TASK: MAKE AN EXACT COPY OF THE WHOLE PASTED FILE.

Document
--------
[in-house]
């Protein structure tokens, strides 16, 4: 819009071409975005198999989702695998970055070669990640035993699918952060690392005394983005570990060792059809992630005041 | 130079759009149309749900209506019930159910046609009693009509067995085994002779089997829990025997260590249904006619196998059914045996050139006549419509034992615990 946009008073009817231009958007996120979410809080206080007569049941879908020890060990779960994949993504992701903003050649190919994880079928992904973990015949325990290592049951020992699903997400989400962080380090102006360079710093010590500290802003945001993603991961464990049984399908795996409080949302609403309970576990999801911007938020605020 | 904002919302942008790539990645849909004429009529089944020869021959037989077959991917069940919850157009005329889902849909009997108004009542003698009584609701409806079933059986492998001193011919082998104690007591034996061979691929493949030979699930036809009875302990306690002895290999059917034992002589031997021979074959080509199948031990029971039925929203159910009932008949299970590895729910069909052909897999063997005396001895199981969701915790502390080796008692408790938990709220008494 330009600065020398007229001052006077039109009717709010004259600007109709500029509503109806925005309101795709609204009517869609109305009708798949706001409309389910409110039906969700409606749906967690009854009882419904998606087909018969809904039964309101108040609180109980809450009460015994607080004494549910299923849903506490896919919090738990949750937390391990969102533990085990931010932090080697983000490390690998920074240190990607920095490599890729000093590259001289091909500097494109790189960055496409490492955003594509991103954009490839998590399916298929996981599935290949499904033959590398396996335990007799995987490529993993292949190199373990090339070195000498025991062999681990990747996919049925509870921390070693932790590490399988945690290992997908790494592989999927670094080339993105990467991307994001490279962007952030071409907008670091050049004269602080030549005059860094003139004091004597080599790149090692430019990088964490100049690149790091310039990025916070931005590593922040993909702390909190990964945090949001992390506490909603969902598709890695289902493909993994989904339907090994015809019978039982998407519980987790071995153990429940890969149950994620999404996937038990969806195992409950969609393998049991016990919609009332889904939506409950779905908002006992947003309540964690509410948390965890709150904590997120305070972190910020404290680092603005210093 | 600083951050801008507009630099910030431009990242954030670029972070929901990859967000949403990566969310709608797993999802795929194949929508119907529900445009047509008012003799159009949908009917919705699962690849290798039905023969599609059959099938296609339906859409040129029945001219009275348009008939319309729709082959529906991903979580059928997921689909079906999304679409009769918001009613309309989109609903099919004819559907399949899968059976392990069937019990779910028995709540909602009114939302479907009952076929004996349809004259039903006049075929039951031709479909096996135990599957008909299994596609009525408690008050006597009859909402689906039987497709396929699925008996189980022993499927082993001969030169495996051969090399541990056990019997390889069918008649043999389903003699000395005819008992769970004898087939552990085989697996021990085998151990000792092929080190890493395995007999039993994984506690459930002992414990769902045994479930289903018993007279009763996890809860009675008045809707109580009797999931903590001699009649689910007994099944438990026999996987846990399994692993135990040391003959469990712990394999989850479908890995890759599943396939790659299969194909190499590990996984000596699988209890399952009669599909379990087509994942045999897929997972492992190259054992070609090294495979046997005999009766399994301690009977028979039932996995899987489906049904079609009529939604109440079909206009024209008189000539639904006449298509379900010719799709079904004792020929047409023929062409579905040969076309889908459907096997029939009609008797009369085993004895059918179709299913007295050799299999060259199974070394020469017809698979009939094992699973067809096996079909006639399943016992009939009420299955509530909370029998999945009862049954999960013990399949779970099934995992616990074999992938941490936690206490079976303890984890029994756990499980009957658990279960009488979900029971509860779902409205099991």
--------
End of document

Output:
[in-house]
């Protein structure tokens, strides 16, 4: 819009071409975005198999989702695998970055070669990640035993699918952060690392005394983005570990060792059809992630005041 | 130079759009149309749900209506019930159910046609009693009509067995085994002779089997829990025997260590249904006619196998059914045996050139006549419509034992615990 946009008073009817231009958007996120979410809080206080007569049941879908020890060990779960994949993504992701903003050649190919994880079928992904973990015949325990290592049951020992699903997400989400962080380090102006360079710093010590500290802003945001993603991961464990049984399908795996409080949302609403309970576990999801911007938020605020 | 904002919302942008790539990645849909004429009529089944020869021959037989077959991917069940919850157009005329889902849909009997108004009542003698009584609701409806079933059986492998001193011919082998104690007591034996061979691929493949030979699930036809009875302990306690002895290999059917034992002589031997021979074959080509199948031990029971039925929203159910009932008949299970590895729910069909052909897999063997005396001895199981969701915790502390080796008692408790938990709220008494 330009600065020398007229001052006077039109009717709010004259600007109709500029509503109806925005309101795709609204009517869609109305009708798949706001409309389910409110039906969700409606749906967690009854009882419904998606087909018969809904039964309101108040609180109980809450009460015994607080004494549910299923849903506490896919919090738990949750937390391990969102533990085990931010932090080697983000490390690998920074240190990607920095490599890729000093590259001289091909500097494109790189960055496409490492955003594509991103954009490839998590399916298929996981599935290949499904033959590398396996335990007799995987490529993993292949190199373990090339070195000498025991062999681990990747996919049925509870921390070693932790590490399988945690290992997908790494592989999927670094080339993105990467991307994001490279962007952030071409907008670091050049004269602080030549005059860094003139004091004597080599790149090692430019990088964490100049690149790091310039990025916070931005590593922040993909702390909190990964945090949001992390506490909603969902598709890695289902493909993994989904339907090994015809019978039982998407519980987790071995153990429940890969149950994620999404996937038990969806195992409950969609393998049991016990919609009332889904939506409950779905908002006992947003309540964690509410948390965890709150904590997120305070972190910020404290680092603005210093 | 600083951050801008507009630099910030431009990242954030670029972070929901990859967000949403990566969310709608797993999802795929194949929508119907529900445009047509008012003799159009949908009917919705699962690849290798039905023969599609059959099938296609339906859409040129029945001219009275348009008939319309729709082959529906991903979580059928997921689909079906999304679409009769918001009613309309989109609903099919004819559907399949899968059976392990069937019990779910028995709540909602009114939302479907009952076929004996349809004259039903006049075929039951031709479909096996135990599957008909299994596609009525408690008050006597009859909402689906039987497709396929699925008996189980022993499927082993001969030169495996051969090399541990056990019997390889069918008649043999389903003699000395005819008992769970004898087939552990085989697996021990085998151990000792092929080190890493395995007999039993994984506690459930002992414990769902045994479930289903018993007279009763996890809860009675008045809707109580009797999931903590001699009649689910007994099944438990026999996987846990399994692993135990040391003959469990712990394999989850479908890995890759599943396939790659299969194909190499590990996984000596699988209890399952009669599909379990087509994942045999897929997972492992190259054992070609090294495979046997005999009766399994301690009977028979039932996995899987489906049904079609009529939604109440079909206009024209008189000539639904006449298509379900010719799709079904004792020929047409023929062409579905040969076309889908459907096997029939009609008797009369085993004895059918179709299913007295050799299999060259199974070394020469017809698979009939094992699973067809096996079909006639399943016992009939009420299955509530909370029998999945009862049954999960013990399949779970099934995992616990074999992938941490936690206490079976303890984890029994756990499980009957658990279960009488979900029971509860779902409205099991």